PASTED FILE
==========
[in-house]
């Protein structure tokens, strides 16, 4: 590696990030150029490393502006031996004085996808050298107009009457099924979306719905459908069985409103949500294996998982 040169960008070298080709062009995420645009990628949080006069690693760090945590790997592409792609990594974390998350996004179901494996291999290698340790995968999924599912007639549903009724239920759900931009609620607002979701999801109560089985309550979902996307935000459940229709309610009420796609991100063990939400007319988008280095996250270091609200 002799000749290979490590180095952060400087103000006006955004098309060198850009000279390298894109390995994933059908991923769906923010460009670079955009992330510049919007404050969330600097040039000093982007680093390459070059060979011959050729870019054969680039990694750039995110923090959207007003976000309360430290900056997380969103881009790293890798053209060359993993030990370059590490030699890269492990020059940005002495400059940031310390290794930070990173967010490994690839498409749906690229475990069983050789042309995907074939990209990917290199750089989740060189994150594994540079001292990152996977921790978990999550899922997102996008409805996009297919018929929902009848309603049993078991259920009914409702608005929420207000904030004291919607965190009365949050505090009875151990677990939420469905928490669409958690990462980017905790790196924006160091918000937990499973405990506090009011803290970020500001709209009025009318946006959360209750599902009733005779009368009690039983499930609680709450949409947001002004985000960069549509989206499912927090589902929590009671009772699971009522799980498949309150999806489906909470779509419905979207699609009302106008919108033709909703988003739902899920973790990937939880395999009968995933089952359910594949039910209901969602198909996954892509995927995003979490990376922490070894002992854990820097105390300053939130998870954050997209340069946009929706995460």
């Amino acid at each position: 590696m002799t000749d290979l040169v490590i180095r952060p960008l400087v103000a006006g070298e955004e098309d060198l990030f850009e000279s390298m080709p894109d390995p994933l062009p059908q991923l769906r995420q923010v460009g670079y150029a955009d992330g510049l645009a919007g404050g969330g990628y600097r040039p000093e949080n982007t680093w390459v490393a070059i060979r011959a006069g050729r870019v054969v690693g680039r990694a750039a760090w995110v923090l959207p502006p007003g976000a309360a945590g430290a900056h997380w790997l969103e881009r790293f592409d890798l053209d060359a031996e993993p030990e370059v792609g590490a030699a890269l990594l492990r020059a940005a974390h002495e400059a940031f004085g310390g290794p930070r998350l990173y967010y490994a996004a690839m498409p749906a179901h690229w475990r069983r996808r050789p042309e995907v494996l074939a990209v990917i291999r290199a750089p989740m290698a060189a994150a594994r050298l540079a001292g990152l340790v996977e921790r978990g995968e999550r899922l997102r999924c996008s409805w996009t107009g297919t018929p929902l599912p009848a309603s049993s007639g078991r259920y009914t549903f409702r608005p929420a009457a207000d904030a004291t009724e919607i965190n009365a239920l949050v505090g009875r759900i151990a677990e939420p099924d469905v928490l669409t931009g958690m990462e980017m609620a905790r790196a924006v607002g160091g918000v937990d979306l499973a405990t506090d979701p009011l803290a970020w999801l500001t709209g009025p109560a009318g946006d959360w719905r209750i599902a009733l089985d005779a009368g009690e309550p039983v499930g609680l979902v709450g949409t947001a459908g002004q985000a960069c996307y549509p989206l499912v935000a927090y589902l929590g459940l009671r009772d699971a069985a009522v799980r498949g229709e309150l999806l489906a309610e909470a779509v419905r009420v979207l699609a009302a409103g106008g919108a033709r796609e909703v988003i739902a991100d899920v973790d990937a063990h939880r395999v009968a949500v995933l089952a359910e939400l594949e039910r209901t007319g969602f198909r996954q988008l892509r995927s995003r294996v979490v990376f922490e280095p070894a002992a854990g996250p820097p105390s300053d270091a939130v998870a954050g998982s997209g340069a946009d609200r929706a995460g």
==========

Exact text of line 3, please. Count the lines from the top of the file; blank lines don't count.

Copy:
């Amino acid at each position: 590696m002799t000749d290979l040169v490590i180095r952060p960008l400087v103000a006006g070298e955004e098309d060198l990030f850009e000279s390298m080709p894109d390995p994933l062009p059908q991923l769906r995420q923010v460009g670079y150029a955009d992330g510049l645009a919007g404050g969330g990628y600097r040039p000093e949080n982007t680093w390459v490393a070059i060979r011959a006069g050729r870019v054969v690693g680039r990694a750039a760090w995110v923090l959207p502006p007003g976000a309360a945590g430290a900056h997380w790997l969103e881009r790293f592409d890798l053209d060359a031996e993993p030990e370059v792609g590490a030699a890269l990594l492990r020059a940005a974390h002495e400059a940031f004085g310390g290794p930070r998350l990173y967010y490994a996004a690839m498409p749906a179901h690229w475990r069983r996808r050789p042309e995907v494996l074939a990209v990917i291999r290199a750089p989740m290698a060189a994150a594994r050298l540079a001292g990152l340790v996977e921790r978990g995968e999550r899922l997102r999924c996008s409805w996009t107009g297919t018929p929902l599912p009848a309603s049993s007639g078991r259920y009914t549903f409702r608005p929420a009457a207000d904030a004291t009724e919607i965190n009365a239920l949050v505090g009875r759900i151990a677990e939420p099924d469905v928490l669409t931009g958690m990462e980017m609620a905790r790196a924006v607002g160091g918000v937990d979306l499973a405990t506090d979701p009011l803290a970020w999801l500001t709209g009025p109560a009318g946006d959360w719905r209750i599902a009733l089985d005779a009368g009690e309550p039983v499930g609680l979902v709450g949409t947001a459908g002004q985000a960069c996307y549509p989206l499912v935000a927090y589902l929590g459940l009671r009772d699971a069985a009522v799980r498949g229709e309150l999806l489906a309610e909470a779509v419905r009420v979207l699609a009302a409103g106008g919108a033709r796609e909703v988003i739902a991100d899920v973790d990937a063990h939880r395999v009968a949500v995933l089952a359910e939400l594949e039910r209901t007319g969602f198909r996954q988008l892509r995927s995003r294996v979490v990376f922490e280095p070894a002992a854990g996250p820097p105390s300053d270091a939130v998870a954050g998982s997209g340069a946009d609200r929706a995460g």